Second objective: mitigation and remediation of outer space derelict objects

DON’T call these relics ‘space junk’! Mass and space exploration are not compatible: a spacecraft can’t afford trailing unnecessary load, so items that are no more useful at one point into the mission become dead weight and must be shaved off quickly. For example, the Apollo astronauts couldn’t clean up the ALSEP sites and bring back home all the packaging (see picture below, credit: NASA): if they had done so it would have been at the expense of the precious lunar rocks and their very short time on the surface doing science. Unfortunately, as of today, there is no other viable option to guarantee mission success and there are no means to retrieve them.

Thus, ‘derelict objects’ is a more appropriate word to qualify them and they can be classified into three groups:

  • Group 1: items that are inert and immobile, for instance aluminum parts or soft bags. As the space environment is harsher than their individual impact on it, they can be classified as ‘visual annoyance’ (see the Apollo 17’s ALSEP site in the picture below, credit: NASA);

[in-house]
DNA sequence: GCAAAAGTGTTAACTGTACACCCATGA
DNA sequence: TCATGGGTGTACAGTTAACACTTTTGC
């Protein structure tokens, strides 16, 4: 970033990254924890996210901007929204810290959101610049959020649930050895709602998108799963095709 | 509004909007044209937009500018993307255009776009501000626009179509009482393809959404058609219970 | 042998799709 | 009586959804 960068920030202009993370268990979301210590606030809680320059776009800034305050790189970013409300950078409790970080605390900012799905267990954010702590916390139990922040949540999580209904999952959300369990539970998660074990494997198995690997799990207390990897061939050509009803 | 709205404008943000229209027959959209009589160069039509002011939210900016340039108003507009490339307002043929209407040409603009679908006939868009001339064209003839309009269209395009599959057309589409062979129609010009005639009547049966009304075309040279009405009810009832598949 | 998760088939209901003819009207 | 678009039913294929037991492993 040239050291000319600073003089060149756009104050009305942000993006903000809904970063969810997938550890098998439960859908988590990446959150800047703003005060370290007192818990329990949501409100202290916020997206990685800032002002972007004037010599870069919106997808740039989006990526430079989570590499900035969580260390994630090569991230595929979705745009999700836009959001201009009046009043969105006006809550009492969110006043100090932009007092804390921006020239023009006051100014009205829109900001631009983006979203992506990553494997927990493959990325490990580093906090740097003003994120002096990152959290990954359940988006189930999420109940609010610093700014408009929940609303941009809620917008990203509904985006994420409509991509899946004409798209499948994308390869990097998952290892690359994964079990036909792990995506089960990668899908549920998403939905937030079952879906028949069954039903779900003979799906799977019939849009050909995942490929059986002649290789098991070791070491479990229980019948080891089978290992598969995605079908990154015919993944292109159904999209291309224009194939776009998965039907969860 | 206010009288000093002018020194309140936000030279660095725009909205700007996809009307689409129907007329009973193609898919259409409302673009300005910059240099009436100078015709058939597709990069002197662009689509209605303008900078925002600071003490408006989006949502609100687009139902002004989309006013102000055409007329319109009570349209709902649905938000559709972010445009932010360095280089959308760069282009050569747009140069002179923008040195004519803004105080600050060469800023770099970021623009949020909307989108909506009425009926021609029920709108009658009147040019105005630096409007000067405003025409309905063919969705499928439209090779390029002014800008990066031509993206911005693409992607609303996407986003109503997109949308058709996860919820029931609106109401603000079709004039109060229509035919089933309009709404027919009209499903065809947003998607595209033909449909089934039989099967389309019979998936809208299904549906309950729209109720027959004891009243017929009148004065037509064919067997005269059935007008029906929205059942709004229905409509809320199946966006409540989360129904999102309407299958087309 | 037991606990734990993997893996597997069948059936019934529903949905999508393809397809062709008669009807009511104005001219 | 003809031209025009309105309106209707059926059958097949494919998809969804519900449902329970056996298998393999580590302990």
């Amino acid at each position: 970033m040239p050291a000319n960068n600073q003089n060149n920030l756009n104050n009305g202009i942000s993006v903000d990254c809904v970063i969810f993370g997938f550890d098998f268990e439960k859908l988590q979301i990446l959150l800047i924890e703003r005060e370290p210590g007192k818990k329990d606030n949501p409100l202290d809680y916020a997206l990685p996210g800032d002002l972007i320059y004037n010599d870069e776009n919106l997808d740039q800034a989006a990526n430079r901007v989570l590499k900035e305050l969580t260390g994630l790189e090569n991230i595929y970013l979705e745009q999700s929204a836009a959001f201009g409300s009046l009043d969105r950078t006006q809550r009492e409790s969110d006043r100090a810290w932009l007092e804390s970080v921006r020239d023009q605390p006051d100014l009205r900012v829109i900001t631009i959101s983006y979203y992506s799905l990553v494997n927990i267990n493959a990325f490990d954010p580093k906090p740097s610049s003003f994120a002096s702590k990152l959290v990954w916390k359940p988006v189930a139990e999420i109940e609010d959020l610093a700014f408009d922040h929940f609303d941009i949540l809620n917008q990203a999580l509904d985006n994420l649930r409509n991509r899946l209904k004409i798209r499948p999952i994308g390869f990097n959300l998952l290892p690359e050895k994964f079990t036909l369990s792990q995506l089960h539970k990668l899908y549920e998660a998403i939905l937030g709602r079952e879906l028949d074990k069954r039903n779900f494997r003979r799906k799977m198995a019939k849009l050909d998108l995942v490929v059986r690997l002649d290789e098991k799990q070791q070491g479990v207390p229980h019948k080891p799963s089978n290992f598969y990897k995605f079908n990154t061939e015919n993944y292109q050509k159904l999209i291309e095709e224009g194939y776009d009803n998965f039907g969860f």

• Group 2: chemically active items (e.g. spacecraft batteries or propellant tanks) that can induce pollution in probable organic or icy worlds such as Venus, Mars, Gas Giants’ Moons, dwarf planets, comets and some asteroids;
  • Group 3: items that are travelling at orbital speeds in the solar system. As they represent a threat to space navigation and to the surface of celestial bodies, they can be classified as hazardous objects.
  • While all cases should be remediated, both latter groups must be emphasized to mitigate consequences. This catalogue is a step in this direction.